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I avoid labels when possible, but here goes: SWF, 40'ish, 20 year Navy veteran. I have an inner ham and her name is Ms. Piggy.

Saturday, February 21, 2009

Movie review and confessions of a refugee from the dating world.

Eternal Sunshine Of the Spotless Mind was my Netflix selection tonight, I rate it 4 tissues! That's how I rate all movies now BTW. The record still stands at a tie of 12 tissues for Beautiful Boxer and for It's A Beautiful Life (no, I don't mean "It's A Wonderful Life", that's a different movie).
Of all Jim Carrey's 'playing against type' movies, I think I found this one the most believable; possibly because he didn't totally remove his comedic touch from the whole movie. Saying that now I realized it's an interesting coincidence considering the theme of the movie, which has to do with sanitizing memories. Kirsten Dunst could be total crap and I would still love her, so I can't really say how she was. Everyone else was great too, it was fun seeing Elijah Wood play a slimeball instead of a sweet hobbit! I always try to watch movies like this long after they come out so I'm not influenced by the hype or press that comes along with the initial release.
As to subject matter, I almost hated the movie because it comes at a time where I'm backing off from the dating world after a series of dissapointments and reevaluating my positions on things in general. I was forced to look at a practice I've engaged in almost every time dating relationships have gone sour; namely that I do my best to sanitize everything about the person from my memory and my life. Is this a common thing to do? It bothers me because it seems kind of childish, in a "I'm takin' all my marbles and going home" sorta way. It is like rewinding a tape, and writing over the past. When you take a really close look at it though, there are always tiny bits of the old that poke back through in spots, like ghosts.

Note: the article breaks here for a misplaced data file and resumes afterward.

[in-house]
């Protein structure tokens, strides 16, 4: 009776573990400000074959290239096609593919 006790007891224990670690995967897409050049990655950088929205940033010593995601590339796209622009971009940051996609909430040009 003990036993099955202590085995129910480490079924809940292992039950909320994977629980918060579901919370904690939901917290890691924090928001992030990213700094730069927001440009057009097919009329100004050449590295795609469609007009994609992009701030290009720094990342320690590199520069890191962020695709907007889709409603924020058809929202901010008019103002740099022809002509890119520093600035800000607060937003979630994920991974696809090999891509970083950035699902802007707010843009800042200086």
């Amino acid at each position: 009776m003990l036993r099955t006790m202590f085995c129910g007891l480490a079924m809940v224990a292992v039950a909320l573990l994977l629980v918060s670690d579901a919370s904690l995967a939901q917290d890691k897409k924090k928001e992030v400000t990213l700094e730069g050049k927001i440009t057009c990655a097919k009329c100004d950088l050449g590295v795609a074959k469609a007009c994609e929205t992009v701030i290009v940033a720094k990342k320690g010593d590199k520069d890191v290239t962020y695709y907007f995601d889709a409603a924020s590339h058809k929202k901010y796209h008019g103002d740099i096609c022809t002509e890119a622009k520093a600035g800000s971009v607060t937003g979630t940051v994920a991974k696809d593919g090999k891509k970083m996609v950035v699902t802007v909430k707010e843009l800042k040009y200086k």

One premise put forth in the movie is that you don't appreciate what you have in a relationship until it's gone. For me that seems total hooey. Whenever the situation became untenable I left, but it's always been all the more heartbreaking in the process because I can see what's being thrown away.
In the end of the movie (SPOILER ALERT), the couple each hear the other's taped admissions of what drove them away from each other; they ultimately decide to ignore that they will likely just make themselves hate each other again and we see them go off in blissful rediscovery. Do people really do this? Hasn't worked for me! When you can see that the other person just is the way they are and they aren't going to change, how can you keep on when you know you cannot live with that aspect of a person? Am I being stubborn, or sticking to my principles?
It's too Hollywood an ending I think, or am I just being sour? Love really does NOT conquer all; too often it just seems to make us stick around too long until we really get hurt.